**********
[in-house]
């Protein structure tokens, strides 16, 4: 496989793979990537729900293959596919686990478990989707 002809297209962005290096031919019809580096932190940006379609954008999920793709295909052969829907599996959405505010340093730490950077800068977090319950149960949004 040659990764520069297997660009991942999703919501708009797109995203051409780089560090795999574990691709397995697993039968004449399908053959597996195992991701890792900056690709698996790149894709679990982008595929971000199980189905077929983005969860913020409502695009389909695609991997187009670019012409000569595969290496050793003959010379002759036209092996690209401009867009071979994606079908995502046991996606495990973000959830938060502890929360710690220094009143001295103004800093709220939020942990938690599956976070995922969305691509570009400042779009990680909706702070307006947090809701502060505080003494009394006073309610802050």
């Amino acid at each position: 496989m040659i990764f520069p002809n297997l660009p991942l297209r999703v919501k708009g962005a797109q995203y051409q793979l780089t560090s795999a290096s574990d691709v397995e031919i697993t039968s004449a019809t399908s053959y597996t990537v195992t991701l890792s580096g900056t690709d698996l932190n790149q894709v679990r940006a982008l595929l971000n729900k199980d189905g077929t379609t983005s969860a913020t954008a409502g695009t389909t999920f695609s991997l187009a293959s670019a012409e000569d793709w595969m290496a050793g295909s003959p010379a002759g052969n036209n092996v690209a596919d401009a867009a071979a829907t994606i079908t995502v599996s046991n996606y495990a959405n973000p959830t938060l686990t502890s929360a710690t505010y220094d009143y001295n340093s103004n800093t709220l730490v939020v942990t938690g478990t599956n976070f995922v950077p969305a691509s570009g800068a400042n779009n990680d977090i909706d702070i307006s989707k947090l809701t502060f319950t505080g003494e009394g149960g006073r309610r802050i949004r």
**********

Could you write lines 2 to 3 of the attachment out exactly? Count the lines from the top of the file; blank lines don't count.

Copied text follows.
């Protein structure tokens, strides 16, 4: 496989793979990537729900293959596919686990478990989707 002809297209962005290096031919019809580096932190940006379609954008999920793709295909052969829907599996959405505010340093730490950077800068977090319950149960949004 040659990764520069297997660009991942999703919501708009797109995203051409780089560090795999574990691709397995697993039968004449399908053959597996195992991701890792900056690709698996790149894709679990982008595929971000199980189905077929983005969860913020409502695009389909695609991997187009670019012409000569595969290496050793003959010379002759036209092996690209401009867009071979994606079908995502046991996606495990973000959830938060502890929360710690220094009143001295103004800093709220939020942990938690599956976070995922969305691509570009400042779009990680909706702070307006947090809701502060505080003494009394006073309610802050």
């Amino acid at each position: 496989m040659i990764f520069p002809n297997l660009p991942l297209r999703v919501k708009g962005a797109q995203y051409q793979l780089t560090s795999a290096s574990d691709v397995e031919i697993t039968s004449a019809t399908s053959y597996t990537v195992t991701l890792s580096g900056t690709d698996l932190n790149q894709v679990r940006a982008l595929l971000n729900k199980d189905g077929t379609t983005s969860a913020t954008a409502g695009t389909t999920f695609s991997l187009a293959s670019a012409e000569d793709w595969m290496a050793g295909s003959p010379a002759g052969n036209n092996v690209a596919d401009a867009a071979a829907t994606i079908t995502v599996s046991n996606y495990a959405n973000p959830t938060l686990t502890s929360a710690t505010y220094d009143y001295n340093s103004n800093t709220l730490v939020v942990t938690g478990t599956n976070f995922v950077p969305a691509s570009g800068a400042n779009n990680d977090i909706d702070i307006s989707k947090l809701t502060f319950t505080g003494e009394g149960g006073r309610r802050i949004r």